Alicia Philipp has led the Community Foundation of Greater Atlanta for almost 40 years and will retire in early 2020. She spoke with Youth Today reporter Stell Simonton about the ways in which the foundation benefits young people.
Stell Simonton: The Community Foundation of Greater Atlanta serves a large metro area of 23 counties. It works in several areas: health, education, the arts. But what about the work to support children and youth: Did that start at a particular time?
Alicia Philipp: No, children and youth are always, always the focus. If you’re going to create a community that has opportunities for all, you really have to be about access and quality of services and everything for children and youth as well.
SS: I know that one of the things you have is a program called Achieve Atlanta. Can you tell me a little bit about it, how it supports students and also how you measure the impact of it?
AP: Achieve Atlanta is what is termed a supporting organization of the Community Foundation. It has a separate board and a separate staff. But it is part of us. … The problem was that only 14% of students from the Atlanta Public School system were earning a post-secondary degree of any kind within six years of high school graduation. That’s just not acceptable when 60% of jobs are going to require some sort of a degree.
We spent a year looking all around the country at other successful ways of changing that trajectory. How do you change that 14%? How do you raise that? It really becomes about how you prepare kids to go to college. And how do you support them when they’re in college so that they can be successful.
The Achieve Atlanta program is really about those things — not the stuff they’re learning in school, but the preparation for the next step. So it’s about how many of them are completing the FAFSA. How many are taking the SAT and the ACT? How many are enrolling in college? And then it’s providing scholarships to every kid that needs one.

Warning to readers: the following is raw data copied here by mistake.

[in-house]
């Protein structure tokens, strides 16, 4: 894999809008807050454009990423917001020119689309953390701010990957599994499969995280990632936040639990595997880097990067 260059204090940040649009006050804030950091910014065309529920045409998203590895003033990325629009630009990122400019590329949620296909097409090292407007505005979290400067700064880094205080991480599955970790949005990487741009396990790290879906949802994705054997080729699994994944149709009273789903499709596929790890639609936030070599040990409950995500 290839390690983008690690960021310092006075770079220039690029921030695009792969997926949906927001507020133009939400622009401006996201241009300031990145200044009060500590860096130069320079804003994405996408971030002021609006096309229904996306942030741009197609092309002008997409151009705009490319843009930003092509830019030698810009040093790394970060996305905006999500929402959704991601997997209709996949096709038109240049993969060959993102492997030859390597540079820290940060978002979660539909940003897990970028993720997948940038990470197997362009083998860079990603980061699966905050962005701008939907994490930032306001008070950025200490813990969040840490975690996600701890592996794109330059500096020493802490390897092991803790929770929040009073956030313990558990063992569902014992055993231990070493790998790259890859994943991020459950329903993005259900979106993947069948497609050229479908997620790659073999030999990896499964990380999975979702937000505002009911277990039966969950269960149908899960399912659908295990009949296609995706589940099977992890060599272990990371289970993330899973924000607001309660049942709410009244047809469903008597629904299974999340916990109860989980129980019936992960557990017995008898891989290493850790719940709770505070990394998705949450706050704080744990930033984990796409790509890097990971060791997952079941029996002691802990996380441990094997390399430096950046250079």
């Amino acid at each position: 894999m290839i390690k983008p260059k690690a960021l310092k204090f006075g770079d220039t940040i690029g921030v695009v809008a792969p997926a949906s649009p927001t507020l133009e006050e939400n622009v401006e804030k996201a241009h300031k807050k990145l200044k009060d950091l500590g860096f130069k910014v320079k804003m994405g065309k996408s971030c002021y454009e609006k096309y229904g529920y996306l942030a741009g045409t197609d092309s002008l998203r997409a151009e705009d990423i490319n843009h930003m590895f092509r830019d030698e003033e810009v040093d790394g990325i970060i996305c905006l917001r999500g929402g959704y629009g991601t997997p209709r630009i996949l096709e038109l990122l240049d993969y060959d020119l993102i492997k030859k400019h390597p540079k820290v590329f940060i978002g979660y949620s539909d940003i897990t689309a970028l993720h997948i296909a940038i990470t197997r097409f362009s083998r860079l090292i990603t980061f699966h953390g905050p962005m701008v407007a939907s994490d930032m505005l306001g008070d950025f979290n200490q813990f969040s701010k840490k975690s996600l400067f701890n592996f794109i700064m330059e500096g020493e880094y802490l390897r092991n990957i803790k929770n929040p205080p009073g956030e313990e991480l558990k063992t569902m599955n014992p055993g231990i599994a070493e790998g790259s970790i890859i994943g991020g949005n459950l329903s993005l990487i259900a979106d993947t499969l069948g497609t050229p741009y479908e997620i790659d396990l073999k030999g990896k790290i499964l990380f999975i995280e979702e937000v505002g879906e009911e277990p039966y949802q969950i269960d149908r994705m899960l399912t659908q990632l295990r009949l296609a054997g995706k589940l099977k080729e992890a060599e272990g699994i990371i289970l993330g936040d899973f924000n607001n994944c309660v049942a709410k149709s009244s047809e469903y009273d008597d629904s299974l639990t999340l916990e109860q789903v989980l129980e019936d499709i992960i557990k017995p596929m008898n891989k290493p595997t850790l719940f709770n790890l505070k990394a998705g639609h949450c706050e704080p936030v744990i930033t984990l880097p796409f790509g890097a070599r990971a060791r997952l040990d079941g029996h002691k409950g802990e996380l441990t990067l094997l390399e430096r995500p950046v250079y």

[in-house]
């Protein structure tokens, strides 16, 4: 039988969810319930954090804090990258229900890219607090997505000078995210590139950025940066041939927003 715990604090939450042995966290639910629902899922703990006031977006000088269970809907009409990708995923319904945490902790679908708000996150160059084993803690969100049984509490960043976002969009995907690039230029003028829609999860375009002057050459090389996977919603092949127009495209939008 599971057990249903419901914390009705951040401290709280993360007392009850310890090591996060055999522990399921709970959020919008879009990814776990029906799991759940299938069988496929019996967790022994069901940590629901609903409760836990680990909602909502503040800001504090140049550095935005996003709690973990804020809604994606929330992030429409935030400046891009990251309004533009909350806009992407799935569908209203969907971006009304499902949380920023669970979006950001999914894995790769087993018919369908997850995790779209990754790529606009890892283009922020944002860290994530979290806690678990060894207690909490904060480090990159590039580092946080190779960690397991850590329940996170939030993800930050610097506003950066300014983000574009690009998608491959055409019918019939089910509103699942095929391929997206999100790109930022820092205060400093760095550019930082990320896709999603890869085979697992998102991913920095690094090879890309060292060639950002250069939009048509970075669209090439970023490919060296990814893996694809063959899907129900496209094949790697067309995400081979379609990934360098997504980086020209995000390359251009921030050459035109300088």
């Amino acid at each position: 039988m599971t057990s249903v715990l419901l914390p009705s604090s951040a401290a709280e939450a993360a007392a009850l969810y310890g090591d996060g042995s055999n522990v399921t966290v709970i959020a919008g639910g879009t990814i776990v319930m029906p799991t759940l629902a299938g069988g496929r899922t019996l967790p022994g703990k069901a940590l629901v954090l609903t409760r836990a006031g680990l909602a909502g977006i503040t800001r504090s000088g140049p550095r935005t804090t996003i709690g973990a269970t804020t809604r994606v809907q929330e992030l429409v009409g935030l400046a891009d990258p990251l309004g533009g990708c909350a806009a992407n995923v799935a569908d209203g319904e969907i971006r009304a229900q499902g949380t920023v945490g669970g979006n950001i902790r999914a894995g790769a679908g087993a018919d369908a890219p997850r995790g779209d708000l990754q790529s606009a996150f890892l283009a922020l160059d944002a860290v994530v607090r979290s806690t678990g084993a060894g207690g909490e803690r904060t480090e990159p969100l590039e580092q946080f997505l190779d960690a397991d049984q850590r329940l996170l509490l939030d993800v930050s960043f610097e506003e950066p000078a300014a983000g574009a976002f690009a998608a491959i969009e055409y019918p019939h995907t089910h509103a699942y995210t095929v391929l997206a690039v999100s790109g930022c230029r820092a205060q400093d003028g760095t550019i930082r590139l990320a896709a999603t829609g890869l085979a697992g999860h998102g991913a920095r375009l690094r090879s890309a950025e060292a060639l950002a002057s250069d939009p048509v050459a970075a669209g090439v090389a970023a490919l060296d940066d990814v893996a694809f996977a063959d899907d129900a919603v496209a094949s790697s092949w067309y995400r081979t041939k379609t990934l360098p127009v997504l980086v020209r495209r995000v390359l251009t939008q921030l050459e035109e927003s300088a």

SS: So it supports kids in getting prepared for college as well as actually helping pay for it.
AP: Prepared and then to go [to college] with the scholarship support. Through 2018, 2,200 Atlanta public school graduates have received over $11 million to go to college. So it’s not only getting them ready, it’s about helping them to actualize that dream. And it’s providing support for them while they’re in college.
Some of that is done [via electronic communications] if the kids are away. But in colleges where there’s a large cohort of students, there’s actually a person on campus that works with them who’s part of the university. [That coach] is assigned to Achieve Atlanta scholars to really nurture them and to help them so that they can succeed.
[Achieve Atlanta] started in 2016. So we’re going to be coming soon to the ability to see what the four-year graduation rate is. We don’t know that particular result [yet] … But the number of kids completing the FAFSA has increased from 51% to 71%. The enrollments increased from 53% to 62%. So those are good indicators.
HOW ONE GIVING CIRCLE FORMED
SS: I also wanted to ask you about the Lorde-Rustin Giving Circle. I wondered how it got its name and what it does.
AP: Giving circles are fairly common in community foundations as ways for people of like minds to come together to pool their resources and make gifts that not any of them could have done by themselves. And to be in the process of learning, because they’re supported by the staff of the community foundation, whose job is to know what’s happening in the community and what organizations are strong. …
So this group of people had come together and then they’re like, “Whoa! The community foundation can really help us.” [The foundation gave them] background information about CHRIS 180 [which provides housing and other services for youth] and about Create Your Dreams [which helps low-income kids pursue education and other goals]. These weren’t organizations that the Giving Circle members knew. … Listening to what the members of the circle wanted to accomplish, we helped bring groups to them that could hit their sweet spot.
SS: I gather they were inspired by the work of Audre Lorde [a poet and African-American lesbian feminist activist] and Bayard Rustin [a leader in civil rights, gay rights and nonviolence].
AP: Yes, and they are predominantly an African-American gay and lesbian group.
SS: And CHRIS 180 is one of the organizations they are serving …
AP: CHRIS 180 was one of their grantees and the grant was particularly for LGBTQ youth of color.
SS: Let me ask you about an event the Community Foundation sponsored in 2015. You brought Robert Putnam, the Harvard political scientist and author of “Our Kids: The American Dream in Crisis” to speak here. His book argues that social and economic changes in the country have reduced opportunities for kids. Did his visit spark any particular action here?